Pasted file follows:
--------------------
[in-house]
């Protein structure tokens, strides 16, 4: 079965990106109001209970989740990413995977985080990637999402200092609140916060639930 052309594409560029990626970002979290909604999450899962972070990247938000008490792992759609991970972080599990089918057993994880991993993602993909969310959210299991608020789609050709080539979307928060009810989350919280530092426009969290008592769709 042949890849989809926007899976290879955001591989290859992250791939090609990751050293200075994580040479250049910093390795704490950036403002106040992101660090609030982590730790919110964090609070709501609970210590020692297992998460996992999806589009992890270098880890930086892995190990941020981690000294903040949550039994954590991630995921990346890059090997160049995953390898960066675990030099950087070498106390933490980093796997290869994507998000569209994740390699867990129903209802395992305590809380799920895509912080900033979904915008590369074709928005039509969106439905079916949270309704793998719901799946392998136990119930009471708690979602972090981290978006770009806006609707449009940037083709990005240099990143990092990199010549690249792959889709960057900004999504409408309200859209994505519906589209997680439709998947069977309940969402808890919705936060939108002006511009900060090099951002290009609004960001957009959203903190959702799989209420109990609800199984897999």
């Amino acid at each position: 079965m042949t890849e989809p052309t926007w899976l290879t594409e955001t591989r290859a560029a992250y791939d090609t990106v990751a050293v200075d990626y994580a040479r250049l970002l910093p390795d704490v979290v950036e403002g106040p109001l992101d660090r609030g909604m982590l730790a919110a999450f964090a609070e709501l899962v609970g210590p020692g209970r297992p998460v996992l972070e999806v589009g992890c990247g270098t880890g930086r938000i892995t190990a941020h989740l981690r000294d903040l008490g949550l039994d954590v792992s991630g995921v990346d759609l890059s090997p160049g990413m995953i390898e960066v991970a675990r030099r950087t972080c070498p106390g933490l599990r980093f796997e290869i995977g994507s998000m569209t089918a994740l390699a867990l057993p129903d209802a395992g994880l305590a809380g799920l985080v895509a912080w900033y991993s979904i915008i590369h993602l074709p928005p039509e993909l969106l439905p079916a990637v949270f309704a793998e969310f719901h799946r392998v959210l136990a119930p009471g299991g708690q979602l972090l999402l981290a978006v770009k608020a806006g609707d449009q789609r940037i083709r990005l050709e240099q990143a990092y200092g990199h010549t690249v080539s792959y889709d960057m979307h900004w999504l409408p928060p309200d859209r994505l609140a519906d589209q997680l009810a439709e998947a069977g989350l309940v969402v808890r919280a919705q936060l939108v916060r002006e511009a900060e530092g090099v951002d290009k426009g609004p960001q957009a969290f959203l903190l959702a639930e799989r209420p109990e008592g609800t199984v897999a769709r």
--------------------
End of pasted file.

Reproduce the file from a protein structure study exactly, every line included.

[in-house]
């Protein structure tokens, strides 16, 4: 079965990106109001209970989740990413995977985080990637999402200092609140916060639930 052309594409560029990626970002979290909604999450899962972070990247938000008490792992759609991970972080599990089918057993994880991993993602993909969310959210299991608020789609050709080539979307928060009810989350919280530092426009969290008592769709 042949890849989809926007899976290879955001591989290859992250791939090609990751050293200075994580040479250049910093390795704490950036403002106040992101660090609030982590730790919110964090609070709501609970210590020692297992998460996992999806589009992890270098880890930086892995190990941020981690000294903040949550039994954590991630995921990346890059090997160049995953390898960066675990030099950087070498106390933490980093796997290869994507998000569209994740390699867990129903209802395992305590809380799920895509912080900033979904915008590369074709928005039509969106439905079916949270309704793998719901799946392998136990119930009471708690979602972090981290978006770009806006609707449009940037083709990005240099990143990092990199010549690249792959889709960057900004999504409408309200859209994505519906589209997680439709998947069977309940969402808890919705936060939108002006511009900060090099951002290009609004960001957009959203903190959702799989209420109990609800199984897999």
């Amino acid at each position: 079965m042949t890849e989809p052309t926007w899976l290879t594409e955001t591989r290859a560029a992250y791939d090609t990106v990751a050293v200075d990626y994580a040479r250049l970002l910093p390795d704490v979290v950036e403002g106040p109001l992101d660090r609030g909604m982590l730790a919110a999450f964090a609070e709501l899962v609970g210590p020692g209970r297992p998460v996992l972070e999806v589009g992890c990247g270098t880890g930086r938000i892995t190990a941020h989740l981690r000294d903040l008490g949550l039994d954590v792992s991630g995921v990346d759609l890059s090997p160049g990413m995953i390898e960066v991970a675990r030099r950087t972080c070498p106390g933490l599990r980093f796997e290869i995977g994507s998000m569209t089918a994740l390699a867990l057993p129903d209802a395992g994880l305590a809380g799920l985080v895509a912080w900033y991993s979904i915008i590369h993602l074709p928005p039509e993909l969106l439905p079916a990637v949270f309704a793998e969310f719901h799946r392998v959210l136990a119930p009471g299991g708690q979602l972090l999402l981290a978006v770009k608020a806006g609707d449009q789609r940037i083709r990005l050709e240099q990143a990092y200092g990199h010549t690249v080539s792959y889709d960057m979307h900004w999504l409408p928060p309200d859209r994505l609140a519906d589209q997680l009810a439709e998947a069977g989350l309940v969402v808890r919280a919705q936060l939108v916060r002006e511009a900060e530092g090099v951002d290009k426009g609004p960001q957009a969290f959203l903190l959702a639930e799989r209420p109990e008592g609800t199984v897999a769709r």